A Short Talk On The Bus

The bus was full. It had a relaxed atmosphere. It was dark outside, but it was warm and cozy on the bus. Some people were chatting with their friends. Some were looking at their smart phones. Some were doing nothing.

Stand up and sit down real quickly. I did that for a couple of times before deciding to carry out the mission when the bus got on the freeway. Then, the freeway was too noisy. Finally, I had enough of my own procrastination. I stood up once more.

“Excuse me, may I please have a minute?” My voice sounded strange and thin. “It will be quick,” I waved my hand quickly to emphasize my point.  Some people took their eyes off their smart phones or friends and looked at me.

I went on, “Are we all aware that bus services will be cut or reduced if King County Metro does not fill its funding gap?”

A few heads nodded.

 “Do we know that there is a list of specific bus services to be cut or reduced?”

“Yeah” came along with some head nodding.

“Do we know that this bus, 271, is on the list?”

“Yes, between Issaquah and Bellevue Transit Center,” A lady said. She was in the know. I certainly did not have that kind of details. That did not dampen my passion for keeping going, “I call for your action. If you want to keep having reliable bus services, please vote yes on Proposition 1 in April.”

A man nodded his head, “Yes, April 23.”

I said thank you before sitting down. A couple of people thanked me.

People went back to what they were doing. I wondered for a second if someone would take action just because of my short talk.


A fresh Look at Humans and Nature

If the City of Seattle desires to ensure a “healthy, vibrant city,” its Comprehensive Plan update, Seattle 2035, would benefit from reframing the relationship between the built and natural environments.



Reducing human impacts on the natural environment, as the plan states, is no longer the fundamental basis of comprehensive planning. This view perpetuates an increasingly obsolete framework where human and natural systems operate as distinct entities and where prosperity depends on lessened human damage to the natural environment.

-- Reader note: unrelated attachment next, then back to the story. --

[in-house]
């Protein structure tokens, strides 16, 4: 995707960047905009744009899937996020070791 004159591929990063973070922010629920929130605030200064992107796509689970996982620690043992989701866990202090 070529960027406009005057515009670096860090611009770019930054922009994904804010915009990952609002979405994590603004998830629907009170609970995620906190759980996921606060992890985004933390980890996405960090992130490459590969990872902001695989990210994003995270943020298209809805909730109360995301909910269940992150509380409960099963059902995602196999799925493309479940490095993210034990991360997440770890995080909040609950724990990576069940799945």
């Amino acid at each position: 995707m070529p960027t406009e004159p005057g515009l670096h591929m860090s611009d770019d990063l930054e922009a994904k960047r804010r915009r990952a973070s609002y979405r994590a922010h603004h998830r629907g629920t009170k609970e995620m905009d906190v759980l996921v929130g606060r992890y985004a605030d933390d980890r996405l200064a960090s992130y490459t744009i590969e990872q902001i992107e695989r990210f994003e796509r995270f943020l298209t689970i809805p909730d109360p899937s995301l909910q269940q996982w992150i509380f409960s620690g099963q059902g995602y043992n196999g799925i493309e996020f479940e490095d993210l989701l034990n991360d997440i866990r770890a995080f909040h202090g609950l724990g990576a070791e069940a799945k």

It is time for a new perspective where humans act in, rather than on, the natural world. Planning for a prosperous future demands a framework where human and natural systems are integrated and function in ways that can be sustained over time.

Nature provides numerous social, physical, and economic benefits to urban communities. It is well known that properties in close proximity to or with views of natural spaces command higher prices. But urban nature does more than make city living comfortable and desirable. Contact with nature has demonstrated physical and psychological health benefits. Natural areas can increase physical activity, strengthen social capital, and may help reduce crime. Exercising in natural areas has greater mental health benefits than exercising indoors. Exposure to nature has been shown to improve physical recovery and reduce stress.

By acknowledging the health implications from contact with nature, our planning priorities can shift toward development where integrated built and natural environments are essential elements of healthy, sustainable communities.